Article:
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Billonaire T. Boone Pickens is pulling out of the 4 GW Texas wind farm he planned to pour $10B USD into. A death-blow to the project happened when the deal to build high-power transmission lines fell through.  (Source: foxtwo)

T. Boone Pickens is instead returning his attention to natural gas, though remaining optimistic on wind power. He claims that natural gas is our nation's "only option".  (Source: Horn River News)
Billionaire says he will turn to natural gas instead

Oil baron T. Boone Pickens made headlines when he announced that he would be making a massive investment in wind power.  He had made plans for a 4 GW wind farm in Pampa, Texas a town along U.S. Highway 60 northeast of Amarillo.  The site was set to become the largest wind farm in the U.S.

However, a mere 667 turbines into the construction (likely about a sixth of the total planned turbines) Mr. Pickens is pulling out of the "green gold" project of which he has contributed $10B USD.  A deciding factor was the difficulties in securing heavy transmission lines need to link the generators to the nation's power grid.   Mr. Pickens tried to get financing for the lines, but the deal fell through.

Now he is pulling out of the project, mostly.  He states, "The capital markets have dealt us all a setback.  I am committed to 667 wind turbines and I am going to find projects for them.  I expect to continue development of the Pampa project, but not at the pace that I originally expected."

Mr. Pickens made a fortune off his venture oil and gas firm Mesa Petroleum that after initial success began gobbling up oil and natural gas companies in the 1980s.  Now it appears that Mr. Pickens is returning to his roots.  He comments that natural gas is "the only option at this point" and continues, "There's no other, there's nothing else to replace it. It's the one and only resource in America that today can replace foreign oil. It is a cleaner, abundant fuel."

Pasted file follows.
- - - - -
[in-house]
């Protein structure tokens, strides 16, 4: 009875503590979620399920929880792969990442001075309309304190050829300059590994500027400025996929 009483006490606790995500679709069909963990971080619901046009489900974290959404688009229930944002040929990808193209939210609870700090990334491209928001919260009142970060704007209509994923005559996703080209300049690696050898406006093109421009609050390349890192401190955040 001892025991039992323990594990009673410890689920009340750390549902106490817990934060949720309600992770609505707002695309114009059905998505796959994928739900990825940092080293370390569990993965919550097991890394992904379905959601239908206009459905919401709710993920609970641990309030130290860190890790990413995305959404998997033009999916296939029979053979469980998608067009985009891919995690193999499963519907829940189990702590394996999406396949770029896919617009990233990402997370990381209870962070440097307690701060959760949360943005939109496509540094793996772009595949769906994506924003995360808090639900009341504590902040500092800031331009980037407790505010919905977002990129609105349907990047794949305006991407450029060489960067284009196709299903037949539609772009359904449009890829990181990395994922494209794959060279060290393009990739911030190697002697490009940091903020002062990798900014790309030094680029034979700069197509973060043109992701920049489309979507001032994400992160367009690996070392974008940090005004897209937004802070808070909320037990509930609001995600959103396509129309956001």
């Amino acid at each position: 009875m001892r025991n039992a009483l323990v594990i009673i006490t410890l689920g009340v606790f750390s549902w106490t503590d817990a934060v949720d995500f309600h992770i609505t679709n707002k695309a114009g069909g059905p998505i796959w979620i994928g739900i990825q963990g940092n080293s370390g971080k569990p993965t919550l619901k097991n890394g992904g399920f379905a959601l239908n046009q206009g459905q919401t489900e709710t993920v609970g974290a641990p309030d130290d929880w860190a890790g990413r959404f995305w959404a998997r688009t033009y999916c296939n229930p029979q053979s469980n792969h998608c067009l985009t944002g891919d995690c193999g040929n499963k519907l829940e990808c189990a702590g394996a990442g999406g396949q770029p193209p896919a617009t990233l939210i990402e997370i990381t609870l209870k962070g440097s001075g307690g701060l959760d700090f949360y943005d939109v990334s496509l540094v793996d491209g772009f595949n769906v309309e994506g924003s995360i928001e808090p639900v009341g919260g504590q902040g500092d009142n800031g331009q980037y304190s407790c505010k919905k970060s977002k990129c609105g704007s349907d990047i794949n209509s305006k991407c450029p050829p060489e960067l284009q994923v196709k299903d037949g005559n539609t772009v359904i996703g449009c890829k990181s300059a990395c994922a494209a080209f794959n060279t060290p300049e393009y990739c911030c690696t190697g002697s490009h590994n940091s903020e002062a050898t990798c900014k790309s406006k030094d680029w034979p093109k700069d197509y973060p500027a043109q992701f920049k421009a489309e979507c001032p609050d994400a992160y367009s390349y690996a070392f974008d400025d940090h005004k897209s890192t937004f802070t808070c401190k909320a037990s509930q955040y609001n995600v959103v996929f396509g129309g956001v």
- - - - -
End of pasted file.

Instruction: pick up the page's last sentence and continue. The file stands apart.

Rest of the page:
Still he remains optimistic on wind power, stating, "We've got more wind than anybody else in the world, just like they have more oil.  I think that's the future of this country.  We'll get there."

President Obama's alternative energy efforts have pleased Mr. Pickens, as does a new bill which will offer tax credits for the production of alternative fuels vehicles, including cars that can run on natural gas.  In addition to introduce new tax credits the bill will require 50 percent of all new vehicles purchased or placed in service by the U.S. government by Dec. 31, 2014, to be capable of operating on compressed or liquefied natural gas.

Cheers Mr. Pickens, "We're going to now use natural gas in place of foreign oil."

Major wind and solar installations continue to gain traction in America, but the death of the Pickens project in Texas showcases the problems with America's power infrastructure.  America is suffering from a decrepit and poorly maintained power grid which not only lowers efficiencies (raising power costs) and contributes to brownouts, but also hinders alternative energy projects.  As America has expanded, the grid hasn't expanded quickly enough with it, as this project showcases.